Farley, like Miller, was attracted to road racing before he found himself in trials. However, he turned to trials because it was “a lot cheaper”. Although he would not call his family a motorcycling one, his father did own a machine and his brother did compete in a few trials, although he never reached the level of Gordon. At thirteen he purchased his first machine, a 197cc Francis Barnett – in trials trim, of course. This was replaced two years later by a Triumph Tiger Cub, a machine that will be remembered as the one Farley got not only his first taste of competition on but also his first taste of success, back in 1961. It was the first trial he had competed in and he came third; the event was the Sunbeam Novice Trial. Shortly after this he entered his second trial, the Wickham Harvest, and taking second place elevated him out of the novice class into the expert class. Farley remembers these early events clearly but when asked which was his most memorable and why, he said “I think that would be the one I rode in France. It was at a place called Nemour, which is about sixty miles south of Paris, and it was the first time I had competed abroad in an international trial. The event, I think, is still run today and I remember the French treated me very well; mainly because in France you were not allowed to ride a motorbike until you were seventeen, you could only ride a moped, and here was a sixteen-year-old riding in a trial along with much older men”. “Do you remember your result?” “Yes, I won!” One may wonder how Farley could afford to go to France when he had previously said he had chosen trials because it is a cheaper form of sport. In short he was being supported by a dealer in Folkestone called Jock Hitchcock. Gordon has always been friendly with Murray Brush, a trials rider well known in the south-east of Britain, and it was through him that Farley was introduced to Hitchcock.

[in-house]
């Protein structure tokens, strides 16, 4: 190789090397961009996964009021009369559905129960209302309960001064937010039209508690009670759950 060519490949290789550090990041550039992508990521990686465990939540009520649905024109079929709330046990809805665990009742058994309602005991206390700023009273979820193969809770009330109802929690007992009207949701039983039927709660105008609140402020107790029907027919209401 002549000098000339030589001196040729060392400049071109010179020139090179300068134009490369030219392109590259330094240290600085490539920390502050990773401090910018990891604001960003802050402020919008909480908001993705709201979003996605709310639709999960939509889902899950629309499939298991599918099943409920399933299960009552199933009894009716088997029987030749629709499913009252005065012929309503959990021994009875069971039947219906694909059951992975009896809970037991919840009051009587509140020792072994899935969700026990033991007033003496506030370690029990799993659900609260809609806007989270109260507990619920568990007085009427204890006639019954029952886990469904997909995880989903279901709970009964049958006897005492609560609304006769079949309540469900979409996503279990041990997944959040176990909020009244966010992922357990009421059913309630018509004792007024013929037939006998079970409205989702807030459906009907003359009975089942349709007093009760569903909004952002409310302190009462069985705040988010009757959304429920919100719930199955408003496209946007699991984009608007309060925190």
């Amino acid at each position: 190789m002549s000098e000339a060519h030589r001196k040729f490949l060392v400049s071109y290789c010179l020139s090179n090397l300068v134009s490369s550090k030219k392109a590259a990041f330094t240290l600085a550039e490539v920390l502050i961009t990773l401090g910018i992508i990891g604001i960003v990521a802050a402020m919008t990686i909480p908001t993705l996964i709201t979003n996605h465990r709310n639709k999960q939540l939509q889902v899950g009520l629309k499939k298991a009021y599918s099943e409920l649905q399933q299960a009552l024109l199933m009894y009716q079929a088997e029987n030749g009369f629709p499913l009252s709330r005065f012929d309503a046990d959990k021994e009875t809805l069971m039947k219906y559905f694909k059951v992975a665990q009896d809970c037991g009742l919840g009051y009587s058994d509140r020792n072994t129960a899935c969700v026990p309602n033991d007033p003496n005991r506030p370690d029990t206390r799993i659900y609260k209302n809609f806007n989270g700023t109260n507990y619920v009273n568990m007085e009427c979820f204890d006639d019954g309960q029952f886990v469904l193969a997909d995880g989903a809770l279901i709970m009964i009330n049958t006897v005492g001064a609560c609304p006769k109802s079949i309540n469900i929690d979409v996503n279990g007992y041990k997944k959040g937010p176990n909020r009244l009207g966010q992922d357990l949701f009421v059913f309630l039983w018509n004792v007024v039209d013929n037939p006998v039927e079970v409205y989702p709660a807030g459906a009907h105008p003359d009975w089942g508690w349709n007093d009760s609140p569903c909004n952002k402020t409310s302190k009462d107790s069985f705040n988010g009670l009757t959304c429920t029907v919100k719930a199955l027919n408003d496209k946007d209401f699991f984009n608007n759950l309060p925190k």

He sponsored Gordon from the age of sixteen until he was nineteen, and it would be fair to say that it was Jock pushing all the time that got him his first works contract.
A Works Ride
That was a nice surprise as he got a letter from Henry Vale, who was then the Triumph Competition Manager, on Christmas Eve offering a works machine, and it made a very nice present. He tried out the new machine in January and signed a contract. Farley was to enjoy four works contracts during his career: Triumph, Greeves, Montesa and finally Suzuki. During those first years as a works rider the world of trials was absorbed in an era of radical change, as the domination by the large capacity four-stroke machines such as the AJS, Ariel, BSA Gold Star, Matchless, Royal Enfield and Triumph Trophy (all actually slightly modified road models) was superseded by the Spanish and Italian two-strokes specifically designed and built for trials. Organisers had to rethink most of their sections, usually opting to make the turns tighter and sudden climbs steeper. Gordon Farley never rode one of the big old four-strokes, so he effectively grew up and learned his craft with the new style of riding.